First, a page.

The Bureau of Justice Statistics (2009a) Web site is a religiously-updated one-stop repository of information about all things pertaining to the criminal justice system in the United States. Just how comprehensive the links in this field are is shown by such diverse matters as: presenting law enforcement capability from the Federal level down to campuses; everything about criminal offenders; the judicial and correctional systems, drug abuse; how many tort cases are concluded by bench or jury trials; and patterns of domestic violence.
Like the “civilian” counterpart Bureau of Census and Statistics, BJS reports findings chiefly from regular reporting rounds it enforces or periodic surveys the bureau conducts to update CJ statistics. The examples cited above, for instance, are really generated by such efforts as Law Enforcement Management and Administrative Statistics (LEMAS), a sample survey conducted every four years or so; merging information from surveys of State Courts and State Court Organizations; an annual series of surveys of jails; and the National Judicial Reporting Program that collates data every other year. The entire subset about Criminal Offenders, on the other hand, is an example of data processed and archived internally since it is intrinsic to the mission of the Office of Justice Programs within the Department of Justice.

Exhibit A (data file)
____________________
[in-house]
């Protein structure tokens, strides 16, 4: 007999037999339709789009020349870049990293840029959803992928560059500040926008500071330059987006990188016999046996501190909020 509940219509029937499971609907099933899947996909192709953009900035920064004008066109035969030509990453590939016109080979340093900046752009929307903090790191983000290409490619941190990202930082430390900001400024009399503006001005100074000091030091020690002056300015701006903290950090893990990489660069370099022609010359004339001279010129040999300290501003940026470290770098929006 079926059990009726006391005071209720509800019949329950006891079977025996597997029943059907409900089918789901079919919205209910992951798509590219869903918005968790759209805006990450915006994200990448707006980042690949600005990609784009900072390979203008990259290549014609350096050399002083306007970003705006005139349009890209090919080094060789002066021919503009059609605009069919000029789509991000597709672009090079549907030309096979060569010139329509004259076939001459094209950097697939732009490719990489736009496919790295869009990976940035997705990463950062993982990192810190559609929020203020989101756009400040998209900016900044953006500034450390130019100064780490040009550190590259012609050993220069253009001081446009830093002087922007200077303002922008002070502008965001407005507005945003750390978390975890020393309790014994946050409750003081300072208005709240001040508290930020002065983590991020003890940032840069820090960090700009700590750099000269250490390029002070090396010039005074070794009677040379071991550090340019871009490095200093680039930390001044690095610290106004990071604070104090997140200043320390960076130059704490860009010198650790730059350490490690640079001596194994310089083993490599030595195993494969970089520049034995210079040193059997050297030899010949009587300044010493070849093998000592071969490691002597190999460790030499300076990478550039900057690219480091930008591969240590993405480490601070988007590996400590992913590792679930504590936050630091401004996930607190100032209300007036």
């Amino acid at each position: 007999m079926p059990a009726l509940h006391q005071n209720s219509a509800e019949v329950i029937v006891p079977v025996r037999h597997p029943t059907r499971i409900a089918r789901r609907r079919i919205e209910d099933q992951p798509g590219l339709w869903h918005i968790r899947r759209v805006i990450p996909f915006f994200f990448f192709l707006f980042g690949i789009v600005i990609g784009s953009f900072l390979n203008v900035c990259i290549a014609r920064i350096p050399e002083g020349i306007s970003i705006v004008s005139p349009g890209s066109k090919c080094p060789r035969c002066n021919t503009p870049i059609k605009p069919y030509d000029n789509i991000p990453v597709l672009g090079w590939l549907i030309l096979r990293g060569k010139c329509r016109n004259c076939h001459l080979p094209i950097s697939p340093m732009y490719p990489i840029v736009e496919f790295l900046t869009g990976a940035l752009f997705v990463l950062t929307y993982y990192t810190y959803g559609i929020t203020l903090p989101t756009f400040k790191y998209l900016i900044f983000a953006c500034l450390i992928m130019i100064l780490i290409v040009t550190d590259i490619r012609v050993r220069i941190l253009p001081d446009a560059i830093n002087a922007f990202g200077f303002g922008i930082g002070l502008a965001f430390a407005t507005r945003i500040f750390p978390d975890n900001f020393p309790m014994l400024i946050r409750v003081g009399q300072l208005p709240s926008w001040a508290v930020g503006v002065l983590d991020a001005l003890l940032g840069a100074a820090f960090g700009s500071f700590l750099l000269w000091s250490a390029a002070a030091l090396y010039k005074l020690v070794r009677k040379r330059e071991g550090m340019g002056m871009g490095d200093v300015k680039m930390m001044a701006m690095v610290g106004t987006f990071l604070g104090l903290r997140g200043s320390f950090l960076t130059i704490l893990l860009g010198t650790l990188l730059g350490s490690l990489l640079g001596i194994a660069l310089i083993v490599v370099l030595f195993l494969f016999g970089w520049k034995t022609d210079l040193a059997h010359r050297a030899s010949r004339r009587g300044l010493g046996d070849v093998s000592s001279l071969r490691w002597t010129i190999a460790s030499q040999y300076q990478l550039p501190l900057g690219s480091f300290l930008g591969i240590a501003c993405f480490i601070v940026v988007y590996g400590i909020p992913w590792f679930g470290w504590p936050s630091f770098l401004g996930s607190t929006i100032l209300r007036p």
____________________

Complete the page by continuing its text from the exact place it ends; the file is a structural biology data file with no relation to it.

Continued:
A Focus on Juvenile Crime and Delinquency
The case of monitoring offenders who are minors is illustrative of the strengths and limitations that pervade BJS reports. The special concern and sympathy society has for adolescent delinquents and youthful offenders is reflected in the scope of juvenile crime statistics: examining their characteristics, elucidating on their lot as victims, providing updates on the structures and processes attending juvenile-related law enforcement and judicial systems, and tracing their path from probation, confinement to juvenile correctional facilities, and post-release care and rehabilitation (National Center for Juvenile Justice, 2008). On the other hand, such completeness of scope has a price. The latest-available trending report for 1995 to 2005 was published only in 2008.
The source of data for delinquency and juvenile offending are the 2,100+ courts nationwide charged with jurisdiction over the youth who run afoul of the law.
At last count, such courts reported handling a total of 1.7 million delinquency cases, the term given to offenses that could render an adult counterpart liable for prosecution. Over the last four-and-a-half decades or so, juvenile offending quadrupled, from around 400,000 annually as of 1960 to prevalence rates exceeding 1.8 million in the late 1990s. Since then, juvenile delinquency shrank marginally and plateaud at the 1.7 million level. This parallels a downward trend in adult crime though the explanations and antecedents in both cases would require analysis in greater depth.
While crimes against property have declined somewhat since 1997, those against persons, illegal drugs and against public order account for ever greater shares of juvenile offending.
As of 2005, the three most common juvenile offenses were simple assault (17.6% of the total), larceny-theft (15.6%) and obstruction of justice (13.1%).
Bureau of Justice Statistics (2009a). Statistics about… Web.
National Center for Juvenile Justice (2008). Statistical briefing book: Juvenile court statistics 2005 (NCJ 224619). Web.